Google a cautionary tale for Supply chain AI laggards
Gregor Stühler is CEO and Co-Founder of Scoutbee, an AI platform that delivers supplier visibility. Yesterday, Stühler was a guest on the Supply Chain Digital show. Although broadcast on LinkedIn, the show is available on-demand on YouTube and other digital channels.
Tell us a little of your background
I have a background in computer science, and I also studied electrical engineering, and became a project engineer for electronic drive systems, like those for Tesla.
I also did an MBA in London and California, and studied what data is needed in order to make good procurement decisions.
Based on that research and insights, I founded Scoutbee, and today we have around 100 employees. Our HQ is in Berlin, but we have offices in Chicago, Atlanta, London and Zurich.
Who's a typical customer of Scoutbee?
Typically, companies with $1 billion in revenue, so we are usually working with Fortune 500 companies who are highly innovative, and take supply and procurement very seriously.
What does your AI offer to organisations?
Our supply intelligence platform creates a holistic view of all procurement data that is relevant to the supply base, to give full visibility.
When it comes to different data use cases, for supply chain things are highly operational and it’s all about crunching data at light speed and moving the needle.
In procurement, data is actually much more powerful when it comes to strategic decisions and optimising your supply base.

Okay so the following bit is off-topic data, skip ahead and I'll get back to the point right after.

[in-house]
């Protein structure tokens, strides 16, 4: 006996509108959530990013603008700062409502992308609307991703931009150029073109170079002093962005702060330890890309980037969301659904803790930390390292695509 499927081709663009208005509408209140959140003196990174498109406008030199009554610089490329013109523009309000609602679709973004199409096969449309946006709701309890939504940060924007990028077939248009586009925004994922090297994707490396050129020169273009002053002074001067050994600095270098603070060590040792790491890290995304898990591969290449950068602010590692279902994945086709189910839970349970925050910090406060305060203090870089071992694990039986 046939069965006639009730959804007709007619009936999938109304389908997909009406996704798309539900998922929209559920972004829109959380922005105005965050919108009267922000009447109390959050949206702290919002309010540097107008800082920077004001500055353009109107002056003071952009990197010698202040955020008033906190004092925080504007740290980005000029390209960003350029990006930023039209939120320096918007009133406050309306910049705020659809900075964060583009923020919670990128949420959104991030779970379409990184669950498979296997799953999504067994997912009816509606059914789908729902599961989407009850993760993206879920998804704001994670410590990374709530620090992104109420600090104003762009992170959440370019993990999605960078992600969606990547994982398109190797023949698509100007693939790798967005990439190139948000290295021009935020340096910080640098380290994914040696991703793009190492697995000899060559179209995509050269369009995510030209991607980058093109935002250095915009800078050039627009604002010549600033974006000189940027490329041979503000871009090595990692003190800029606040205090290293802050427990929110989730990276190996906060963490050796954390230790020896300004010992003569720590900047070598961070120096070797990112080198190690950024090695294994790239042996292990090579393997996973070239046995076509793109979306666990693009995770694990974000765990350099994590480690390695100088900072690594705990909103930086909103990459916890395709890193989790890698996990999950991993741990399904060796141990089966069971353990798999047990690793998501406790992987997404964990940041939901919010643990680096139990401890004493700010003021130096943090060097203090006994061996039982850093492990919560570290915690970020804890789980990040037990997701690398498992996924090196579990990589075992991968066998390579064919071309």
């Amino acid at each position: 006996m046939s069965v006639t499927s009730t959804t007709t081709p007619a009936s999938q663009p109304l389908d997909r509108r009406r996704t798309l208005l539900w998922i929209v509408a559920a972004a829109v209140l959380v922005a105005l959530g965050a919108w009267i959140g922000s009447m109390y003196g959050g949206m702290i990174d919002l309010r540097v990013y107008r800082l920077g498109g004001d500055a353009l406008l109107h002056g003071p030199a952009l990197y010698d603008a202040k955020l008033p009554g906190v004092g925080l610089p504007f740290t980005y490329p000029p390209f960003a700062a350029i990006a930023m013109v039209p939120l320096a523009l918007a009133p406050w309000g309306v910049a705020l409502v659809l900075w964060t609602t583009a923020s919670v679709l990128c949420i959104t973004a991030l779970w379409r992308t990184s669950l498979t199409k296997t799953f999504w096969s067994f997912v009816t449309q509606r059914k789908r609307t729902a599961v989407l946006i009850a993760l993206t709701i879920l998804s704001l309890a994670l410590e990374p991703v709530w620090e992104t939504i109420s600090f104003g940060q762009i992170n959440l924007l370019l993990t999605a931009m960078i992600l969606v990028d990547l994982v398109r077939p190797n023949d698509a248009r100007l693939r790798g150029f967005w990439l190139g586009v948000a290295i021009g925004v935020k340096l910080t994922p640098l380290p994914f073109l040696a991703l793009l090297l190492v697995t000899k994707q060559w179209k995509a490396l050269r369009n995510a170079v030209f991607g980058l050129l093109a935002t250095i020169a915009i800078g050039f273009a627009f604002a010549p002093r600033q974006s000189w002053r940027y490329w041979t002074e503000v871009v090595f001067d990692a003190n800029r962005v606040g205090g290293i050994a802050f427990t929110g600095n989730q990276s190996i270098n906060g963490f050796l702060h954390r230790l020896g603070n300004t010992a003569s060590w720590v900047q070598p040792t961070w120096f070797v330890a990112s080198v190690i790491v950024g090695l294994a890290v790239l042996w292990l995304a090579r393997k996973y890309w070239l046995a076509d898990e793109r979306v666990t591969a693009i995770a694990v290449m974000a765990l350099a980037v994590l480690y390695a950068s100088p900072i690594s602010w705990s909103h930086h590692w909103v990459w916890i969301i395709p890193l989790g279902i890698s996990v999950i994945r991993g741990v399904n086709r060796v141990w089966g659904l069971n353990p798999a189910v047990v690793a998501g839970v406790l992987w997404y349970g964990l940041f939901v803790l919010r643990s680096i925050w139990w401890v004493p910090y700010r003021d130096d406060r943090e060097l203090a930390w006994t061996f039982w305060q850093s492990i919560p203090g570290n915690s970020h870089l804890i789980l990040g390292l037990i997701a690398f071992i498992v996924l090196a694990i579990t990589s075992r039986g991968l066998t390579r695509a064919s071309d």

How have the AI solutions you offer evolved?
Before companies were mostly investing in autonomous procurement – invoice automation, and the like. But with the latest advancements in AI, those are less impactful than investing in strategically understanding your supply base.
But it’s important to remember you still have to get your data in order.
AI language models are no magic bullet. They can’t really work without your internal procurement data, and if they do they don't provide any competitive edge. You have to be extremely good at aggregating, matching and merging data to leverage its full power.
What’s the future hold for firms that don’t embrace AI?
In the next five years, companies that don't start investing in this soon, will drift into sustainable disadvantage.
The evidence is actually out there. Look at Google. It actually lost the race in the large AI-language model market. Open AI over-invested, and now even a company like Google – which probably has the most amount of money of any company – is falling behind.
We see that companies that do not invest early in AI find it very difficult to catch up.
Google is trying to keep up Open AI, but it will be a monumental effort for them to go back on track, let alone ahead of the game.